A piece I wrote for AFP looking at Europe’s struggles in the World Cup’s first round can be read here.
“A raw squad and a low level of pre-tournament expectation means that [Roy] Hodgson has largely been spared the media savaging visited on some of his predecessors, but at present there are few other consolations. Despite preparations that Hodgson described as “excellent” and a squad packed with in-form players from the country’s biggest clubs, England were simply not good enough. Even more worryingly, for Hodgson, [Greg] Dyke, and everyone else with England’s interests close at heart, it is beginning to seem like the country’s elite players have a chronic inability — emotionally and tactically — to manage the demands of tournament football.”
My final thoughts on England’s sorry World Cup campaign can be read here.
“England dominated possession against Uruguay and saw plenty of the ball against Italy, but too often technical deficiencies and unnecessary haste betrayed them. With a team geared exclusively towards attacking at pace, England lacked players capable of drawing the sting from the match by putting a foot on the ball and slowing the pace. At 1-1 against Uruguay, England’s inability to control the game’s tempo proved their undoing. “I just thought when we got the equaliser, we just needed to be a bit more clever, a bit more cute, and a bit more difficult to beat,” admitted Steven Gerrard. “Maybe we should have accepted that going for a point might have been the best option.””
My take for AFP on the reasons behind England’s chastening group-phase exit at the 2014 World Cup can be read here.
Related link: England exit leaves Gerrard heartbroken again
“Spain’s tournament may have been ended by Chile on Wednesday, but the defending champions’ six-year reign as the world’s pre-eminent national team has had a profound impact on the way that teams play. The ‘tiki-taka’ passing style pioneered by Spain and Barcelona has been copied around the world, with proactive, attacking football and aggressive pressing now widespread. The example set by players such as Xavi and Andres Iniesta means that players have become accustomed to taking more risks in possession, which leads to more turnovers, and in turn, more goals.”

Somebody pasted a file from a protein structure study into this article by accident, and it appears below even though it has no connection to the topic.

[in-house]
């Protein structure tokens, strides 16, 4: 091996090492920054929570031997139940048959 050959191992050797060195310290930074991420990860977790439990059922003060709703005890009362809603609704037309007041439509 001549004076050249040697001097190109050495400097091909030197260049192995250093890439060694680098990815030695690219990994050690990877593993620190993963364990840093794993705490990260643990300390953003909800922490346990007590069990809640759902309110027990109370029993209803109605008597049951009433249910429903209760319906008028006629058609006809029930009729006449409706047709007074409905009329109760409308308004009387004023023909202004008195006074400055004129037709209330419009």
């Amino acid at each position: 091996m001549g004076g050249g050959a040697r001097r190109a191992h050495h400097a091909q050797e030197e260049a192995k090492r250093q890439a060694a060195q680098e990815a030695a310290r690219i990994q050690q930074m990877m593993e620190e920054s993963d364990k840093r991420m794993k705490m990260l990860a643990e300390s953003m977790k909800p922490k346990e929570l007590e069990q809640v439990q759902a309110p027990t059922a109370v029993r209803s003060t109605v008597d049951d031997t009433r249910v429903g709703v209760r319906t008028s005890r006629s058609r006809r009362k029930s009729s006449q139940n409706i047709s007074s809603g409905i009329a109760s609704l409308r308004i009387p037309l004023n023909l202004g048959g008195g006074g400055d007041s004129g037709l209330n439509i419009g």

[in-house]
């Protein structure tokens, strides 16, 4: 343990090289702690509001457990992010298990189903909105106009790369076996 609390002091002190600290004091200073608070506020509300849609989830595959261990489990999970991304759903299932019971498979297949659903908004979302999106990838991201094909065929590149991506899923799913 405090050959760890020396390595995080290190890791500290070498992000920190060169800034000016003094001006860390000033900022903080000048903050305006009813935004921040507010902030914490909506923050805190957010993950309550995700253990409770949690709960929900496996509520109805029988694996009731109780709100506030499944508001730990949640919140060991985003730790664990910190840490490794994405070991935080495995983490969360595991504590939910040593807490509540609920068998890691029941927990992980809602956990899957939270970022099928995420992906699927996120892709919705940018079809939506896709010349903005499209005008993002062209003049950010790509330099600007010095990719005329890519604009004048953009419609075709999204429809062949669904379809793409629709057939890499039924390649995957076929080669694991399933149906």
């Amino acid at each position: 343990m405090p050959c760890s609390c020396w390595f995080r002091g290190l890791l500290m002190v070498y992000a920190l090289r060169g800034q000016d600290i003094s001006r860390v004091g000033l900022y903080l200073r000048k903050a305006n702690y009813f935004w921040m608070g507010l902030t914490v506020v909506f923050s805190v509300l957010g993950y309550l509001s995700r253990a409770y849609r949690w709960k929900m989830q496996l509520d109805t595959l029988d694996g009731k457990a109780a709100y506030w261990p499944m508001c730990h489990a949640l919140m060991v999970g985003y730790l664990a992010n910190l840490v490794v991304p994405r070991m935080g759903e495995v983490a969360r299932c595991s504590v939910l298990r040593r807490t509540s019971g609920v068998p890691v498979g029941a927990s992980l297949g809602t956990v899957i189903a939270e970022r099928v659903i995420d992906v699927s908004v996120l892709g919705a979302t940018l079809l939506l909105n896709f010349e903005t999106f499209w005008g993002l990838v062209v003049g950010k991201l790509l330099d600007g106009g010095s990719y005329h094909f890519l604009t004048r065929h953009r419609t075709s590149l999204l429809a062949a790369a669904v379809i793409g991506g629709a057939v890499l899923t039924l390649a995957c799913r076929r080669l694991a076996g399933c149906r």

Some thoughts on the avalanche of goals that has marked the opening of the World Cup.
“Against such tactics, tiki-taka can seem naive in its steadfast commitment to conserving possession, but its impact already reaches so deep that it would prove impossible to fully uproot. It was Barcelona, with Lionel Messi, who first brought the ‘false nine’ tactic to a wider audience, while it is now commonplace to see goalkeepers methodically practising first-time passes during their pre-match warm-ups. The cult of possession has forced players in every position to sharpen up their technique and has made the scrutiny of passing completion statistics an early port of call in any after-match post-mortem.”
I’ve written a piece for AFP on why tiki-taka will endure despite Spain’s early exit from the World Cup, and you can read it here.
Related link: Chile end Spain’s reign at World Cup
“Rio de Janeiro (AFP) – Lionel Messi scored a trademark individual goal as Argentina opened their World Cup campaign with a narrow 2-1 win over Bosnia-Hercegovina at Rio de Janeiro’s renovated Maracanã on Sunday.”
My AFP report on the night Messi illuminated the Maracanã can be read here.
Related link: Shot-shy Rooney gives Hodgson England dilemma